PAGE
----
Waldstein | Dec 2, 2016 |
Peter Ilyitch Tchaikovsky (1840–1893)

Manfred Symphony, Op. 58

[1] I. Lento lugubre; Moderato con moto; Andante (16:23)
[2] II. Vivace con spirito (9:37)
[3] III. Andante con moto (10:28)
[4] IV. Allegro con fuoco (18:52)

London Symphony Orchestra
Michael Tilson Thomas


[Recorded: June 1979, EMI Studios, London.]

CBS Records, n.d. [TT 55 min.]

================================================

This is not the best Manfred in modern sound: Maazel and the Wiener Philharmoniker for Decca (1971) take the palm. But this is still an excellent performance, sensitively yet passionately conducted by the then only 34 years old Michael Tilson Thomas. The one star down is because of the muddled, or rather muffled, sound. It is badly in need of remastering to increase the dynamic range and improve the clarity. This is sheer guesswork, but I surmise the original tapes, and perhaps the LP, sounded a lot better, but something went wrong with the transfer to CD; such mishaps were common in the 1980s. The liner notes in this ancient CD, probably released back in the late 1980s, do a fine job with the biographies of Tilson Thomas and the London Symphony, which are remarkably extensive and informative, but they neglect the music which is discussed but briefly in the end, and even that makes some strange claims (for instance, that Byron’s eponymous drama “attempts to romanticize the personal and political troubles of the mid-thirteenth century king of Sicily and Southern Italy who lost his throne to the Papacy...”; now this Manfred did exist, but the name is all he has in common with Byron’s hero). Anyway, let us hope this Manfred will one day be released in fine remastered sound. The performance deserves it and so does Tchaikovsky. Great recordings of Manfred are not exactly legion on the market.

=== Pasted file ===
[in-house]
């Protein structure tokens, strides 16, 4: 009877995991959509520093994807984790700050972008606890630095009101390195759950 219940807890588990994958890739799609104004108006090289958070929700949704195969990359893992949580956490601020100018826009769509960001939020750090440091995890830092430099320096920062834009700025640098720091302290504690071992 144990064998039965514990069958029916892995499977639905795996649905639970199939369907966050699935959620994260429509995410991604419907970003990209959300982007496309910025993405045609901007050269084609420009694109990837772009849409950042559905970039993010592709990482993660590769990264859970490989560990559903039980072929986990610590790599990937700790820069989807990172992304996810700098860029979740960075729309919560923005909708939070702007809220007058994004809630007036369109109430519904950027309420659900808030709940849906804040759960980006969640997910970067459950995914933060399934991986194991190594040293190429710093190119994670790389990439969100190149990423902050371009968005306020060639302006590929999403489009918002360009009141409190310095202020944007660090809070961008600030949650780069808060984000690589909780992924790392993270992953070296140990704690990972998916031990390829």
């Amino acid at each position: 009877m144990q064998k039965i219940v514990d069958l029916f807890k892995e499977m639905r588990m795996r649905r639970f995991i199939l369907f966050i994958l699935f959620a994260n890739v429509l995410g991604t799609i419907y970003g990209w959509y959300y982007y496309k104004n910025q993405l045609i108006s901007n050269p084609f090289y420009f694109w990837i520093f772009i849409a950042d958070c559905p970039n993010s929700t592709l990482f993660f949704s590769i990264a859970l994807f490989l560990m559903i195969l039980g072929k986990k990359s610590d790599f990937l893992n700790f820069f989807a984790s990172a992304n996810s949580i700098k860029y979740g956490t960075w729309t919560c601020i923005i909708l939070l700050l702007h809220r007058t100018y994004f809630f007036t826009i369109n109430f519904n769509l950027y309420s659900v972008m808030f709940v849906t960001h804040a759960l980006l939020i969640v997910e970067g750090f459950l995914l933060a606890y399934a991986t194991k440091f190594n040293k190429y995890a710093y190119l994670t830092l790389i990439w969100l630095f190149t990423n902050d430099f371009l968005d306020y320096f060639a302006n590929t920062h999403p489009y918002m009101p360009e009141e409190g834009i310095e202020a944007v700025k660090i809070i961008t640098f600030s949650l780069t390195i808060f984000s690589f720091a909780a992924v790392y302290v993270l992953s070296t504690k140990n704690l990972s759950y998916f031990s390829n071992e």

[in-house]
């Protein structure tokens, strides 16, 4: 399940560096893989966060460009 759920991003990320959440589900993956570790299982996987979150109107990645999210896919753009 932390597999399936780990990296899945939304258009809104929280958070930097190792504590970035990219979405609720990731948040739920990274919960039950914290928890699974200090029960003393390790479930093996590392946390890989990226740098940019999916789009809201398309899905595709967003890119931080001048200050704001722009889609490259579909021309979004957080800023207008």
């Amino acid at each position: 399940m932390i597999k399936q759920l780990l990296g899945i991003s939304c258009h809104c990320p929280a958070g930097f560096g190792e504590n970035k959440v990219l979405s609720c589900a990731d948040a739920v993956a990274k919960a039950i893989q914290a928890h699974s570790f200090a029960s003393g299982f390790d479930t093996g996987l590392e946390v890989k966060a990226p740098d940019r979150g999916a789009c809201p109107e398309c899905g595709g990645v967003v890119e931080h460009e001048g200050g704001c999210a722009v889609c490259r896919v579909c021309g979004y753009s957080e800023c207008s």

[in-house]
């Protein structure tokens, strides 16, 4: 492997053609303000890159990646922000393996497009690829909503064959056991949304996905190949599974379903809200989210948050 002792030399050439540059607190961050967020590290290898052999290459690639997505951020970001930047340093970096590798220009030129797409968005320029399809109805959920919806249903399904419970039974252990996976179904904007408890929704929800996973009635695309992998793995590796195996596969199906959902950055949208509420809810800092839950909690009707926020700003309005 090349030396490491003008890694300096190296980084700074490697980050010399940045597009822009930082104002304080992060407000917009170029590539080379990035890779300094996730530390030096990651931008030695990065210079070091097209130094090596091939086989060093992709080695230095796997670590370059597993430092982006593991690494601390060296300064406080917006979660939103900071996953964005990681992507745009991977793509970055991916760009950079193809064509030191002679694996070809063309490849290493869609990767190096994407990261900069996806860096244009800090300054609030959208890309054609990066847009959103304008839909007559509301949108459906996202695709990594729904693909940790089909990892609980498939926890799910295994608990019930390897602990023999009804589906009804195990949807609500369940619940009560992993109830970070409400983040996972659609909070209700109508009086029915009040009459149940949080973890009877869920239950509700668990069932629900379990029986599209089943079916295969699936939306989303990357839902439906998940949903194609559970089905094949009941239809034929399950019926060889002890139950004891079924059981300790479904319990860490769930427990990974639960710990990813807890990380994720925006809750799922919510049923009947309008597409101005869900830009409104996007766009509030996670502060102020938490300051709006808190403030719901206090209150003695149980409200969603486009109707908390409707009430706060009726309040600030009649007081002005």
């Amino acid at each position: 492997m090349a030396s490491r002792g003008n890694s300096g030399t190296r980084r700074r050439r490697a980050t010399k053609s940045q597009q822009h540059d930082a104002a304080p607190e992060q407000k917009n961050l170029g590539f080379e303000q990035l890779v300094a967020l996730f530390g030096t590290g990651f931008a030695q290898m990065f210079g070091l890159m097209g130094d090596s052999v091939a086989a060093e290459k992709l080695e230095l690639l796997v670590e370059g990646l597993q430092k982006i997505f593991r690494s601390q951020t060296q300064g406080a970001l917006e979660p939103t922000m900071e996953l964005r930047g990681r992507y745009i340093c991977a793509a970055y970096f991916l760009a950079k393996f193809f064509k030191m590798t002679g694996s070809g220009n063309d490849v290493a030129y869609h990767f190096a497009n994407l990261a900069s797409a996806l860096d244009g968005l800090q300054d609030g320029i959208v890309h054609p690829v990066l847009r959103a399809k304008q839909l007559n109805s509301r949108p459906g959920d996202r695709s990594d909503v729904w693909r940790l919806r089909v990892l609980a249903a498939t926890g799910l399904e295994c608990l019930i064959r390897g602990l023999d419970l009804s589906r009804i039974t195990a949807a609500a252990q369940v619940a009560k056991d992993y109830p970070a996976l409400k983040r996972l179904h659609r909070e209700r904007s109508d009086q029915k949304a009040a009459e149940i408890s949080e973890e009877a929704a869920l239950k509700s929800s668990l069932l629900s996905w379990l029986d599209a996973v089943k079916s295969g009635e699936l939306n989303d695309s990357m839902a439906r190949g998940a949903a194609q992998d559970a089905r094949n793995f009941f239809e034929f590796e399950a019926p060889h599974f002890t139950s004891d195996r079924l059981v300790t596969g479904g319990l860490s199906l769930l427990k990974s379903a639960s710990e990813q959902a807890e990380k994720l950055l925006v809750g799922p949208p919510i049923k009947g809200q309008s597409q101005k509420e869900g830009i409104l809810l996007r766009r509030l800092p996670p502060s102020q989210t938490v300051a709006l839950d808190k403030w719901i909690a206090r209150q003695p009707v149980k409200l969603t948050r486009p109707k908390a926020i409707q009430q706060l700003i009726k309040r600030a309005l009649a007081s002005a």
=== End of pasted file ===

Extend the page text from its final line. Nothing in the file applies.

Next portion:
Postscript [November 2018]. I have just noticed that the recording was released back in 2006 as a "bonus track" to Abbado's Tchaikovsky cycle with the Chicago Symphony. It was presumably remastered for the occasion, but I don't know for sure. The set, now out of print, was one of those grab bags offered at bargain prices which often preclude new remastering. ( )
1 vote Waldstein | Sep 26, 2015 |
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» Add other authors

Author nameRoleType of authorWork?Status
Peter Ilyich Tchaikovskyprimary authorall editionscalculated
Ashkenazy, Vladimirconductorsecondary authorsome editionsconfirmed
Brown, Davidliner notessecondary authorsome editionsconfirmed
Chailly, RiccardoConductorsecondary authorsome editionsconfirmed
Concertgebouw OrchestraOrchestrasecondary authorsome editionsconfirmed
Haitink, BernardConductorsecondary authorsome editionsconfirmed
Jansons, Marissconductorsecondary authorsome editionsconfirmed
Markevitch, IgorConductorsecondary authorsome editionsconfirmed
Muti, Riccardoconductorsecondary authorsome editionsconfirmed
Oslo Philharmonic Orchestrasecondary authorsome editionsconfirmed
Philharmonia Orchestrasecondary authorsome editionsconfirmed
Previn, AndréConductorsecondary authorsome editionsconfirmed
Rozhdestvensky, GennadiConductorsecondary authorsome editionsconfirmed
Thomas, Michael Tilsonconductorsecondary authorsome editionsconfirmed